Virginia officials, who this week filed a $73 million claim against the manufacturer of hazardous asbestos found in more than 240 state buildings, have failed to use millions of dollars earmarked for asbestos cleanup, according to a senior legislator.

"We've known there was a problem since 1979 and we're doing nothing to clear this up," charged state Sen. Wiley F. Mitchell Jr. (R-Alexandria). "What ought to be treated as a crisis is being treated as a routine maintenance problem."

His allegations that state officials have ignored the problem came a day after the state attorney general's massive claim against Johns-Manville Co., which manufactured much of the asbestos, was filed in a New York bankruptcy court.

Some state officials, including Gov. Charles S. Robb, have disputed Mitchell's statement.

"My primary conclusion is that Virginia, at both the state and local levels, is progressing at a creditable rate and much faster than any of our neighboring states," Robb told Mitchell in a recent letter. "The problem, like many problems, is one of priorities, money and state-local relations."

"I don't think there are very many things out there that ought to have a higher priority," Mitchell said in an interview. Mitchell, a lawyer, said he became aware of the dangers of asbestos while defending his employer, the Norfolk Southern Corp., a railroad company, against almost 40 lawsuits from past and present employes alleging health problems because of contact with asbestos.

Asbestos, which is regarded as a potentially cancer-causing substance, has been found in state-owned buildings ranging from college dormitories to mental hospitals to the General Assembly office building. It was used extensively as insulation and fireproofing in buildings prior to 1978 when the federal government banned its use in most construction projects.

Concern over the hazards of asbestos has grown in recent years as medical experts have learned more about its long-range effects. Asbestos manufacturers have been sued by more than 20,000 individuals and dozens of state and local governments nationwide, according to reports by the Council of State Governments. Maryland and the District are among the governments seeking damages because of asbestos in their public buildings.

Mitchell said Virginia has spent only about $1 million of the $4 million the legislature has allocated for asbestos removal from state-owned buildings in the last three years.

State officials said they are uncertain how much of the $2 million approved last year has been spent, but a Robb spokesman said the governor did not request funds for asbestos removal from the legislature this year because the state has not spent money approved last year.

The spokesman noted, however, that Robb has asked for about $687,000 this year to press claims against Johns-Manville and other asbestos manufacturers.

Mitchell also has launched an assault on the state's system of identifying asbestos in its buildings. "In some cases they're doing it with a janitor and a mop," he charged. Many more buildings may contain the hazardous material than state officials have identified, he said.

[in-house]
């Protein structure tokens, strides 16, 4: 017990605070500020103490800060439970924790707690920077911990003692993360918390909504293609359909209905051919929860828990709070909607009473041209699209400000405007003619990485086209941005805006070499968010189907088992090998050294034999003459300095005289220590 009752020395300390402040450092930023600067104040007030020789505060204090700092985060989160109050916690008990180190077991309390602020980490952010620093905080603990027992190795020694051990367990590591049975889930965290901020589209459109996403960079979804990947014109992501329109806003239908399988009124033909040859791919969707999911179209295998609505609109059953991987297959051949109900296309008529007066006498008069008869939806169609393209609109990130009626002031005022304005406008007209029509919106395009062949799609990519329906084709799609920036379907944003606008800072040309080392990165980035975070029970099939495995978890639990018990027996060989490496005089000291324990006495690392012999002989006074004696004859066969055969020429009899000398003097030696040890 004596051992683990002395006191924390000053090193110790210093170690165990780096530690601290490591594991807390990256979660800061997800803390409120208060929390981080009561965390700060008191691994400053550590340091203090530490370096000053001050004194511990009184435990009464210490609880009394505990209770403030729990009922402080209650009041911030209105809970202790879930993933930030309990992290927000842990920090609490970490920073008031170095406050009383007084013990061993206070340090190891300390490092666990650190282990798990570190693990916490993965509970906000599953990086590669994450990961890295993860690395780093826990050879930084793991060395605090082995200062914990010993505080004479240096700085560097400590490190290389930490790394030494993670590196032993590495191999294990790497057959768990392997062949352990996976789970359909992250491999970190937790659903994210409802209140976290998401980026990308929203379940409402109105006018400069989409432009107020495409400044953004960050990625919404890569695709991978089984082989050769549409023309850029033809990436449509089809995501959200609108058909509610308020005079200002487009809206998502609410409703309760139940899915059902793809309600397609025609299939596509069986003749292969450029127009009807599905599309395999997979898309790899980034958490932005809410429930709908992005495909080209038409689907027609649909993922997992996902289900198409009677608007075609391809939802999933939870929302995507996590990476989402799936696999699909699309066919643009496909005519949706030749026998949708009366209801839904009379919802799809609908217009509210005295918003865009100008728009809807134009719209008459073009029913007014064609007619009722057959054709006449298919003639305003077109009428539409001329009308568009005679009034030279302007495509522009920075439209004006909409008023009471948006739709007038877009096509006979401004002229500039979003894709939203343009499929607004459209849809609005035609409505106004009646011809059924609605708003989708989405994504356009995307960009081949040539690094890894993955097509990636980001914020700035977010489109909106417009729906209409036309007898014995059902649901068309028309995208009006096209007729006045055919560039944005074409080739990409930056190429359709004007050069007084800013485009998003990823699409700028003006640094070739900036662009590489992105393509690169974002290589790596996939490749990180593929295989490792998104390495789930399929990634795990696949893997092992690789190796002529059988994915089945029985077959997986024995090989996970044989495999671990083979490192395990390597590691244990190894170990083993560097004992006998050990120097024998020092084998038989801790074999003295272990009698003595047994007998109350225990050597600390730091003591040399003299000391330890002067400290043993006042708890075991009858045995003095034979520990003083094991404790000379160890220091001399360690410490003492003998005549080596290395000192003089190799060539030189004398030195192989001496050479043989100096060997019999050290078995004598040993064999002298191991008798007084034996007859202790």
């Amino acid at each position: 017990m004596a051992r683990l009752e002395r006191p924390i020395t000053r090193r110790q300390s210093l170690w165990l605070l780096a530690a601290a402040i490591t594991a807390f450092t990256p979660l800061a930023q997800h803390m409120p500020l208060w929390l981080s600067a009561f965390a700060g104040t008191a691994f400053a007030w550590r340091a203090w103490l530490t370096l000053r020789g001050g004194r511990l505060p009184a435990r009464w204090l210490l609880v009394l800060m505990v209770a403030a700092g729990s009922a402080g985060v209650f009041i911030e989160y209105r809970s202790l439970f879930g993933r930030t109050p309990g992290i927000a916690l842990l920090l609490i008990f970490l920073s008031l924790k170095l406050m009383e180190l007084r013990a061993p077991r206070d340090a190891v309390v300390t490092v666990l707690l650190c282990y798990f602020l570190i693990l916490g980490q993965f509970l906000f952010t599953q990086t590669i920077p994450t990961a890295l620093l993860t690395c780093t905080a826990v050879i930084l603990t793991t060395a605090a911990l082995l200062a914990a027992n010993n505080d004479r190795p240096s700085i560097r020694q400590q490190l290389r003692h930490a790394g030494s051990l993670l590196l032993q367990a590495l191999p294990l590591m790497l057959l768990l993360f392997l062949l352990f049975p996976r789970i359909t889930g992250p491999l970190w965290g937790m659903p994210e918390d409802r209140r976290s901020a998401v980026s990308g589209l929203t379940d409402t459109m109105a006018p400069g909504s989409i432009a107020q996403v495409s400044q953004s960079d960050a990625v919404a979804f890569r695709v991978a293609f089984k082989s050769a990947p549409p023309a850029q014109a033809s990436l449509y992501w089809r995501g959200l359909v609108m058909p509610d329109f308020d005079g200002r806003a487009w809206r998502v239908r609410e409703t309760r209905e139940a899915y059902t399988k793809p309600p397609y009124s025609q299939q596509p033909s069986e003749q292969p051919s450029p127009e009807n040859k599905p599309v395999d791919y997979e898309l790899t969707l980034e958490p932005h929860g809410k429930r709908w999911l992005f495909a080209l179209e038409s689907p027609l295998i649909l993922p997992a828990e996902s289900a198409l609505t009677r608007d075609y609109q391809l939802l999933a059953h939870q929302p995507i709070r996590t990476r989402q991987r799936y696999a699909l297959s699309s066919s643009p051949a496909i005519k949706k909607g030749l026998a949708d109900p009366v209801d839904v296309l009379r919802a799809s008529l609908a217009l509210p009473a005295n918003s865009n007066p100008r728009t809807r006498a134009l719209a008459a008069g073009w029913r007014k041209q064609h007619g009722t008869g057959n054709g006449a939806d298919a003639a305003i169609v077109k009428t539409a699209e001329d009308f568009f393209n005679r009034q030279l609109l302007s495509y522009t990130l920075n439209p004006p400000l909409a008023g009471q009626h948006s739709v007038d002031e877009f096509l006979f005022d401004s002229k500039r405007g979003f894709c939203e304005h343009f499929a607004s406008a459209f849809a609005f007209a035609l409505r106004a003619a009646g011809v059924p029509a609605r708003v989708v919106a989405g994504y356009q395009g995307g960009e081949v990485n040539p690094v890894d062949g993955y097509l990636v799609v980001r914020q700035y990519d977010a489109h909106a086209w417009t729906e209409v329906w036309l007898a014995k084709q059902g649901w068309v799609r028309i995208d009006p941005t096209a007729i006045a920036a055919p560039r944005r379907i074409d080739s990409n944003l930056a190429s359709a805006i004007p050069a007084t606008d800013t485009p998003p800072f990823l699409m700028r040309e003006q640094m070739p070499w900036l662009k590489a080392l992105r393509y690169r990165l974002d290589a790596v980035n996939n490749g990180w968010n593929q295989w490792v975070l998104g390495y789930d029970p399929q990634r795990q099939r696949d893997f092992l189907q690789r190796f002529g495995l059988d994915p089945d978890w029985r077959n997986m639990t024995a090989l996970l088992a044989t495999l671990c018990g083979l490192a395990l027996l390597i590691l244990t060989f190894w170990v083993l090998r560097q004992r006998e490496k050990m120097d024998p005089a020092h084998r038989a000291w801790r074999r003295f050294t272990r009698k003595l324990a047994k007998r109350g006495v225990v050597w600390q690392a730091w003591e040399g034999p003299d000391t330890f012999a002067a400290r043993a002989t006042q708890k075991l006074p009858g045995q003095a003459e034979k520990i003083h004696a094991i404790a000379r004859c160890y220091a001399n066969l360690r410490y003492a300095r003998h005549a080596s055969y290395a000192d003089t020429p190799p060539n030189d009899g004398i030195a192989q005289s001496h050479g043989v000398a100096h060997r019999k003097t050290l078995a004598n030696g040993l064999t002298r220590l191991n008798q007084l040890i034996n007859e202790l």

Mitchell has asked the legislature this year to spend more than $1 million to require the state to use health specialists to inspect all state buildings by Jan. 1, 1987.

Richard D. Justice, assistant director of the state Division of Engineering and Buildings, said each state agency has used its own employes to inspect buildings and then used industrial hygienists to test sites where the material was discovered.

The existence of exposed asbestos, which can crumble and release dangerous microscopic particles in the area, has created major problems at many state facilities. At Western State Hospital in Staunton, the state's largest mental hospital, potentially dangerous asbestos has been discovered in 11 buildings.

When the hospital recently renovated one building that contained large amounts of asbestos covering, workers had to "put clear plastic sheets around the entire building and clean out all the asbestos," said L.F. Harding, associate director of the hospital.

Officials at the University of Virginia in Charlottesville estimate that the cost of removing asbestos from the 19 locations where it has been found in classrooms and other buildings could reach $12 million.

State officials said potentially harmful asbestos also has been found in other state facilities, including historic Gunston Hall in Fairfax County, a food service building at Southampton Correctional Center, the president's house at Tidewater Community College in Suffolk and the Virginia Museum of Fine Arts in Richmond.

The state's most recent surveys also show that as many as 38 school districts have not corrected asbestos problems discovered in classrooms.

The Environmental Protection Agency has required all school districts to identify asbestos problems and notify parents if any dangerous asbestos is found. It does not require the school systems to remove the material. There are no regulations for identifying asbestos in other public buildings.

Asbestos problems frequently can be alleviated by either encapsulating the material or by removing it.